For the first time, researchers have identifi ed a reliable marker (PDGFRβ) to detect carcinoma-associated fi broblasts (CAFs) — which are cells within the tumor that encourage growth and metastasis — in oral cancer tissues, according to new research. With this discovery, anti-PDGFRβ treatment could soon be combined with existing tumor treatments to provide a more effective cancer therapy.
For more, see the research published in the journal PLOS ONE, April 29, 2016.
Hepatitis C Is Top Infectious Disease Killer in U.S.
Deaths associated with hepatitis C reached an all-time high of 19,659 in 2014, according to new surveillance data released by the Centers for Disease Control and Prevention (CDC). And, a second CDC study showed that annual hepatitis C-related mortality in 2013 surpassed the total combined number of deaths from 60 other infectious diseases reported to the CDC, including HIV, pneumococcal disease and tuberculosis. The greatest hepatitis C burden falls on baby boomers — those born between 1946 and 1964 — many of whom have unknowingly been living with the infection for many years.
The surveillance data also point to a new wave of hepatitis C infections among people who inject drugs. Acute cases of hepatitis C infection have more than doubled since 2010, increasing to 2,194 reported cases in 2014. The new cases were predominantly among young, white individuals with a history of injection drug use, living in rural and suburban areas of the Midwest and Eastern United States. “Because hepatitis C often has few noticeable symptoms, the number of new cases is likely much higher than what is reported. Due to limited screening and underreporting, we estimate the number of new infections is closer to 30,000 per year,” said John W. Ward, MD, director of CDC’s Division of Viral Hepatitis, in a news release. “We must act now to diagnose and treat hidden infections before they become deadly and to prevent new infections.” California Dental Association (CDA) Journal, vol 22, issue Nº7, pp. 407. July 2016.
See more published in Clinical Infectious Diseases, vol. 62, issue 10, pp. 1287-1288.
In a “Dear Colleagues” letter published in the ADA News (7/5), ADA President Carol Gomez Summerhays writes that this month’s Journal of the American Dental Association “revisits dentistry’s role in preventing opioid abuse.” Summerhays calls on “dentists everywhere to take several specific steps to help prevent opioid pain medications from being inadvertently misused and abused.” She encourages dentists to register for the next ADA Continuing Education Recognition Program webinar “on model opioid prescribing in the context of modern drug-seeking behaviour.” Dentists should also use their state’s prescription drug monitoring program and review materials provided by the ADA, including the “ADA Practical Guide to Substance Use Disorders and Safe Prescribing.” Patients should also be advised to “sign the Medicine Abuse Project pledge to safeguard their medicines” and visit MouthHealthy.org/meds to learn about the dangers of opioid abuse. According to Summerhays, “the ADA will continue raising professional awareness about” opioid abuse “and offering resources to help prevent it.”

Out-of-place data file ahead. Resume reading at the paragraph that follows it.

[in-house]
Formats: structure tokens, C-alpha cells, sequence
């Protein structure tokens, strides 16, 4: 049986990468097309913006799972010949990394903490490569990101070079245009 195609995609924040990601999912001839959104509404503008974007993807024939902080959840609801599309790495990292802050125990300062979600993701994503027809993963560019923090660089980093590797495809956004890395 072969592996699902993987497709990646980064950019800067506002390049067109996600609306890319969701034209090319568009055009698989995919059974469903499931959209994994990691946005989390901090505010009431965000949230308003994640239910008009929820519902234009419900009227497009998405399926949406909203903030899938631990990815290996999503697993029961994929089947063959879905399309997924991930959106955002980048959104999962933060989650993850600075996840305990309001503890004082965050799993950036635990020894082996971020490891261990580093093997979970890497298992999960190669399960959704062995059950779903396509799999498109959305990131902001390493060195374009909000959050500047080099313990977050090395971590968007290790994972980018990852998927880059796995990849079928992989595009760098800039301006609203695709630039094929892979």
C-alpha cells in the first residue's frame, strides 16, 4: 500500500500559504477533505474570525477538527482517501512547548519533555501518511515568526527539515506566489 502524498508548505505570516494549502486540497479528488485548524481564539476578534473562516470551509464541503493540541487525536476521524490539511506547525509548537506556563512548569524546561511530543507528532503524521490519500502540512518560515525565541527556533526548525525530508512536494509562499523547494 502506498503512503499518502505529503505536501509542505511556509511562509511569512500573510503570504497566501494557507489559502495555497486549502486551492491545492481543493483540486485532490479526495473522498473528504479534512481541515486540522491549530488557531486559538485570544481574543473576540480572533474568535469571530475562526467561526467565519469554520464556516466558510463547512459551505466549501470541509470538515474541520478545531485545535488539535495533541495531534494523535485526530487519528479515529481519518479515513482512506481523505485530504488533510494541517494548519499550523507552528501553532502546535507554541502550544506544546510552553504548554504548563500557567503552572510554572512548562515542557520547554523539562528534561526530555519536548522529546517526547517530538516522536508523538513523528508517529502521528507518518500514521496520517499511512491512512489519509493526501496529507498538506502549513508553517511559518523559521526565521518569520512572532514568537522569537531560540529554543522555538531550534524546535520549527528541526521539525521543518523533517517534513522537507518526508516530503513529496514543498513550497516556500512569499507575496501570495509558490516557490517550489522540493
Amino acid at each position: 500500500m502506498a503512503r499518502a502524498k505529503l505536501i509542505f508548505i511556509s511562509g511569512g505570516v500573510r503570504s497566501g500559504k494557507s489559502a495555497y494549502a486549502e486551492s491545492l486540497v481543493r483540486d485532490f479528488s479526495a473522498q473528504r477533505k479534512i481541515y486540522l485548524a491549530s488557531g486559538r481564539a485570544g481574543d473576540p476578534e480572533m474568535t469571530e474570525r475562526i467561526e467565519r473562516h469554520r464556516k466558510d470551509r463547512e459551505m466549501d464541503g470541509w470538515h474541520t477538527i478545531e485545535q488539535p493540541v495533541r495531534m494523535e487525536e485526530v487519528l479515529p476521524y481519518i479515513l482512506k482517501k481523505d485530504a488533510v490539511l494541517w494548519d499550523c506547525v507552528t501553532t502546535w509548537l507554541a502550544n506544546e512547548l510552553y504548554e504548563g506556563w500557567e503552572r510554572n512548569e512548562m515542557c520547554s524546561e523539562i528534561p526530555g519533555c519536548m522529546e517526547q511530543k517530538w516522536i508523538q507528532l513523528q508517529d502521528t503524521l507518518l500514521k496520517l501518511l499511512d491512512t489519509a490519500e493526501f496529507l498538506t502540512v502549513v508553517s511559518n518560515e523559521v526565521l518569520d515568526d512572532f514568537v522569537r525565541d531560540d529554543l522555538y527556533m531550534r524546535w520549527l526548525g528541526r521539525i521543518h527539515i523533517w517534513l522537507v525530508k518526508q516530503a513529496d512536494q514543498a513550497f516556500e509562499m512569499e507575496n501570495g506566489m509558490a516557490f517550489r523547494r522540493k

The University of Florida Health have recently identified a new strain of bacteria that can fight Streptococcus Mutans. It is currently called A12 and it not only helps neutralize acid by metabolizing Arginine in the mouth, but can kill Streptococcus Mutans. Robert Burne PhD, Associate Dean for Research and Chair of the UF College of Dentistry Department of Biology says A12 disrupts the growth of Streptococcus Mutans and therefore less biofilm or plaque forms. The team plans to develop a screening process to identify high risk patients and use this discovery to formulate a pill, like a probiotic, to prevent cavities. The research was published online in the Journal of Applied and Environmental Microbiology Jan 19, 2016.
Study Shows Long-term Cannabis Use Associated With Declining Periodontal Health.
The ADA News (6/1, Manchir) reports that research published this month in The Journal of the American Medical Association Psychiatry found study participants who self-reported cannabis use for up to 20 years were more likely to have periodontal disease, and that their periodontal health declined from age 26 to age 38. The article also recalls a recent report in the May issue of The Journal of the American Dental Association, which “highlights the need for specific guidance for oral health care professionals regarding cannabis use as it relates to dentists.”
Other reporting on the research focused on the finding that long-term cannabis use was associated with few physical health issues in adulthood. Reuters (6/1, Seaman) reports participants had poor periodontal health but otherwise “were generally as healthy as people who didn’t” smoke. Researchers studied over 1,000 people born in New Zealand and tracked them from age 3 to age 38. According to Reuters, the researchers “did not find a link between marijuana use in adulthood and poor physical health for a number of conditions, including lung function, systemic inflammation, metabolic health, blood pressure and body mass index (BMI).”
The Oregonian (6/1, Terry) reports the researchers “reviewed self-reported cannabis use at ages 18, 21, 26, 32 and 38,” and found that “higher cannabis use was associated with periodontal problems at age 38 after controlling for periodontal health at age 26 and overall tobacco.”
Also covering the study are HealthDay (6/1, Reinberg), LiveScience (6/1, Blaszczak), Medical Daily (6/1), The Guardian (UK) (6/1, McCarthy), and Daily Mail (6/1, Mailonline).